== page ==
(adds opening market activity, adds cash prices)
NEW YORK, Dec 23 (Reuters) - U.S. natural gas futures reached their highest point since July 2011 early Monday on forecasts for cold to follow the mild temperatures the East Coast has recently experienced and on last week's report of strong drawdowns in storage.
"Natural gas futures are sharply higher on extremely heavy volume on forecasts for frigid temperatures to persist in the Midwest and Northeast," said Addison Armstrong, senior director of market research at Tradition Energy.
Benchmark natural gas futures reached $4.532 in early Monday trading, surpassing Friday's high of $4.492, which was the highest price since July 21, 2011.
At 9:59 a.m. EST (1459 GMT), front-month January futures on the New York Mercantile Exchange were up 5.9 cents at $4.477 per million British thermal units.
In the cash market, prices for Tuesday delivery at Henry Hub <GT-HH-IDX>, the benchmark supply point in Louisiana, climbed 18 cents to $4.53. Early deals were 4-cents under the NYMEX price, easing from a 9-cent discount on Thursday.
Private forecaster MDA Weather Services said temperatures will change from the weekend's very warm in the East to much colder weather over most of the country from Dec. 25 to Jan. 3.
On Thursday, gas climbed more than 5 percent after the U.S. Energy Information Administration reported natural gas stocks last week fell by 285 billion cubic feet, eclipsing the previous record of 274 bcf, set in January 2008.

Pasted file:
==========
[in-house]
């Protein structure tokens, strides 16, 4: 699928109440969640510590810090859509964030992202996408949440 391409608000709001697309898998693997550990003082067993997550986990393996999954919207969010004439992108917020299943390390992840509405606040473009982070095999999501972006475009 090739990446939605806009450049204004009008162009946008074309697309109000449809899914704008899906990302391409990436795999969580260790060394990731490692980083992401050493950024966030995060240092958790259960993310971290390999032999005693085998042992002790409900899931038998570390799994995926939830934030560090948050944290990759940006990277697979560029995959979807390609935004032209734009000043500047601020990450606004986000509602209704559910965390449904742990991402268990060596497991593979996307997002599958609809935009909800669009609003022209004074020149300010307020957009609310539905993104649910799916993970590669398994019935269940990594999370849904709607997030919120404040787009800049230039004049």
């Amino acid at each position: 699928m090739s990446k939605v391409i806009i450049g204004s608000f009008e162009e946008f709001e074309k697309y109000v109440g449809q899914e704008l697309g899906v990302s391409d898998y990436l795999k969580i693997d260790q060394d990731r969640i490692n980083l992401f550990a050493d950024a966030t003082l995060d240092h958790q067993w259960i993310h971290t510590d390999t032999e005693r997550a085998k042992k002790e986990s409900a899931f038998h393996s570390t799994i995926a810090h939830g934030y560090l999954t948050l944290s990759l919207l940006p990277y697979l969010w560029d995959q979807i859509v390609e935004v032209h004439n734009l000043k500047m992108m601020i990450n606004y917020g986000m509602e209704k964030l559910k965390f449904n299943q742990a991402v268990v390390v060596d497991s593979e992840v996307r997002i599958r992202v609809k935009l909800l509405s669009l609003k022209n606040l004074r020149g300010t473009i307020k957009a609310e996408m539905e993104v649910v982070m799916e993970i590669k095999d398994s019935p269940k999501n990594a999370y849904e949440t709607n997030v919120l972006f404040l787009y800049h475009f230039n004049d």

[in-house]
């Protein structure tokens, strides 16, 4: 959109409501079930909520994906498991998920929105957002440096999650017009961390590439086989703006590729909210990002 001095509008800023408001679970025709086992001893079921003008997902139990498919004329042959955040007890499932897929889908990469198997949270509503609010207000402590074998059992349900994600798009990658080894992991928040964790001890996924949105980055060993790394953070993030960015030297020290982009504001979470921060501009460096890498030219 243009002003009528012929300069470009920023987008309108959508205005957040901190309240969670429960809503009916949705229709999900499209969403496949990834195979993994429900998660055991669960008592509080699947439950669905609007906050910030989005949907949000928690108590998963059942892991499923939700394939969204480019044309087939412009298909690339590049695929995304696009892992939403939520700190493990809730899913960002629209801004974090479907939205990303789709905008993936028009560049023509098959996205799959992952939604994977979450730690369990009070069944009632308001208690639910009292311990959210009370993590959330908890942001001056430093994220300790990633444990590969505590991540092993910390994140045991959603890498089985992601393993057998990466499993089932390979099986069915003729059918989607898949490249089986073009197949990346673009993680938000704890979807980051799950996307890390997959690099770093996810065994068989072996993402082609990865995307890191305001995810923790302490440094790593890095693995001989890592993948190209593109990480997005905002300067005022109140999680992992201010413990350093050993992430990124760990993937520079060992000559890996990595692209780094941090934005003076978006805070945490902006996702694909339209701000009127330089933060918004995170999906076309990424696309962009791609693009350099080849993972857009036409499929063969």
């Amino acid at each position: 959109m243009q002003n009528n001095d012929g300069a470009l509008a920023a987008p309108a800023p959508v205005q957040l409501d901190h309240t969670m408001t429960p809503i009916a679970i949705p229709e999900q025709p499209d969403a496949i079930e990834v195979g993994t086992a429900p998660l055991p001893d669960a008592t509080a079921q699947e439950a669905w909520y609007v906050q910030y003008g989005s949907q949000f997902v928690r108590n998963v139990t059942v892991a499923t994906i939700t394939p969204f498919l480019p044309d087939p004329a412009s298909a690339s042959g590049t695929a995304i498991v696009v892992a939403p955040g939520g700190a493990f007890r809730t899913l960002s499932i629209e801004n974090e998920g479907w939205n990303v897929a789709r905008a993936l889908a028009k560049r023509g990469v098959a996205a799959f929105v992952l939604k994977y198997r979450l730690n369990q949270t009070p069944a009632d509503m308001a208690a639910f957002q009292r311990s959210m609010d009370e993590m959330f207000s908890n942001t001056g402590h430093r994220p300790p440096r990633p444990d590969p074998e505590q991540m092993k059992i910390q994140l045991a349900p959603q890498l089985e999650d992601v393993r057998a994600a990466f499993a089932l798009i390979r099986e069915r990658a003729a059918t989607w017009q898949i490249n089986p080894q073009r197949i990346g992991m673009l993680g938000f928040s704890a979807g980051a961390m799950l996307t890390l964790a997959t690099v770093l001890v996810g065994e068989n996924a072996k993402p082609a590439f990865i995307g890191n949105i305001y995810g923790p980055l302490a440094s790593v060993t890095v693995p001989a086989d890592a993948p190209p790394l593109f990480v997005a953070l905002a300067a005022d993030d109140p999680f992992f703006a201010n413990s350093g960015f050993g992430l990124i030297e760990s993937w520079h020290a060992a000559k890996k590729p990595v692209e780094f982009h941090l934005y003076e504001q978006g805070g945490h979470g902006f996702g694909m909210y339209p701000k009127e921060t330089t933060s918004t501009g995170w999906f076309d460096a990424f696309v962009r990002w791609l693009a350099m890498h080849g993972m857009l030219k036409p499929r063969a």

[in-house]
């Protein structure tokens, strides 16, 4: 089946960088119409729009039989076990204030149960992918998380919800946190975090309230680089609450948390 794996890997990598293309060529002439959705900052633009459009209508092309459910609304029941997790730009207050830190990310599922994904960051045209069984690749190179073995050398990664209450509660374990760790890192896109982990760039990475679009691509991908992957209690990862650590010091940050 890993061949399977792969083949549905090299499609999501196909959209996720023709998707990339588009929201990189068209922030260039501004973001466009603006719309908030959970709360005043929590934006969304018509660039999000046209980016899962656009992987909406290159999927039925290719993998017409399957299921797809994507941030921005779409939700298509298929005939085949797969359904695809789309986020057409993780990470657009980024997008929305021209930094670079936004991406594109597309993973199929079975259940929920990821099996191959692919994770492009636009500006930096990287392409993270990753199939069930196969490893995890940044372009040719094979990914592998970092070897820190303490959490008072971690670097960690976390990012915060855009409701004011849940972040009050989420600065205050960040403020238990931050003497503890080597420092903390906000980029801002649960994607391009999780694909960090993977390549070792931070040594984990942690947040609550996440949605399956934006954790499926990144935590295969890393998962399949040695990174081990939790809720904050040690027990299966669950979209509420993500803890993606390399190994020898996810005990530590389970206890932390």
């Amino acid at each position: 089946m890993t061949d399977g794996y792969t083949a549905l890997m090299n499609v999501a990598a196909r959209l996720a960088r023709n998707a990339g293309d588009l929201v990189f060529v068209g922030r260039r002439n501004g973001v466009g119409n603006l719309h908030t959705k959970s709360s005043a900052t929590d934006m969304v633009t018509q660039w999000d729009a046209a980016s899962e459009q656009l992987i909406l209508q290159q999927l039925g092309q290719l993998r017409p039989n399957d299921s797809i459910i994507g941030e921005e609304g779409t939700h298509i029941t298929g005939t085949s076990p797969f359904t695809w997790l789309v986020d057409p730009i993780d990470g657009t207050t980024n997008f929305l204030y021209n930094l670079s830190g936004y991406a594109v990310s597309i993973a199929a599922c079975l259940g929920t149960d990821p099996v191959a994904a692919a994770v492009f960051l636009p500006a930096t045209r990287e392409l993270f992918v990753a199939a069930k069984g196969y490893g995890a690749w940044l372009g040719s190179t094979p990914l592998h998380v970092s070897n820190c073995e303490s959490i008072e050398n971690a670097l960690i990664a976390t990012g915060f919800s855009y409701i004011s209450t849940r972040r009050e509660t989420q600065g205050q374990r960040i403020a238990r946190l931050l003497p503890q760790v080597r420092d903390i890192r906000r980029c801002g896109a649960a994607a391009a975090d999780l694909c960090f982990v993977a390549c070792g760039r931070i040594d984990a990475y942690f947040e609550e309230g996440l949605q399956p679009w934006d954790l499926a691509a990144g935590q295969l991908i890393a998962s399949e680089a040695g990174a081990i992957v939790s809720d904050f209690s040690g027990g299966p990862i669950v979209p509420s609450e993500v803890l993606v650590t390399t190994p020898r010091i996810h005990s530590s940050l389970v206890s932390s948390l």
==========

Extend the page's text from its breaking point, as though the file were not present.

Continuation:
Gas inventories peaked this year in early November at 3.834 trillion cubic feet, just 2 percent below last year's record highs at that time.
Chilly November and December weather triggered stock draws that were more than double the norm for that period and prompted analysts to scale back end-winter storage estimates.
This week's report is likely to show another above-average drawdown, with early estimates ranging from 135 bcf to 160 bcf, versus a 74 bcf drop during the same week a year ago and a 125 bcf five-year average decline for the week.
If drawdowns for the rest of the heating season match the five-year average, storage would end winter below 1.5 tcf, the lowest since 2008.
Traders noted the premium of the March 2014 gas futures over the April contract shot up to its widest in seven months, as the March contract rose along with other winter heating contracts.
In U.S. nuclear news, there were 2,400 megawatts out on Monday versus 3,500 MW out on Friday. That compares with 11,600 MW a year ago and a five-year average of 6,100 MW. (Reporting By Julia Edwards; Editing by Nick Zieminski and Alden Bentley)